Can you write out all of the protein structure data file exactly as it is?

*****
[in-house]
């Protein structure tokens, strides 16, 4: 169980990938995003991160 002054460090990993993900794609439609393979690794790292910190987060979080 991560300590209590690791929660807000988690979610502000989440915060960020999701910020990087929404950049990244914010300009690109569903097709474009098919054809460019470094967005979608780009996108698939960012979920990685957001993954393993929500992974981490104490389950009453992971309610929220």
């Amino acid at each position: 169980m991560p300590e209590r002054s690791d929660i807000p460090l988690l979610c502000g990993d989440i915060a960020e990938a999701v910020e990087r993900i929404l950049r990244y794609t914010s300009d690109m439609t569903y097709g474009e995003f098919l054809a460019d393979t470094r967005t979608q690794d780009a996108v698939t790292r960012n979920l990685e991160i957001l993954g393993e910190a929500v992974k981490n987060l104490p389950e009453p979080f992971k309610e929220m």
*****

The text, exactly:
[in-house]
């Protein structure tokens, strides 16, 4: 169980990938995003991160 002054460090990993993900794609439609393979690794790292910190987060979080 991560300590209590690791929660807000988690979610502000989440915060960020999701910020990087929404950049990244914010300009690109569903097709474009098919054809460019470094967005979608780009996108698939960012979920990685957001993954393993929500992974981490104490389950009453992971309610929220």
């Amino acid at each position: 169980m991560p300590e209590r002054s690791d929660i807000p460090l988690l979610c502000g990993d989440i915060a960020e990938a999701v910020e990087r993900i929404l950049r990244y794609t914010s300009d690109m439609t569903y097709g474009e995003f098919l054809a460019d393979t470094r967005t979608q690794d780009a996108v698939t790292r960012n979920l990685e991160i957001l993954g393993e910190a929500v992974k981490n987060l104490p389950e009453p979080f992971k309610e929220m």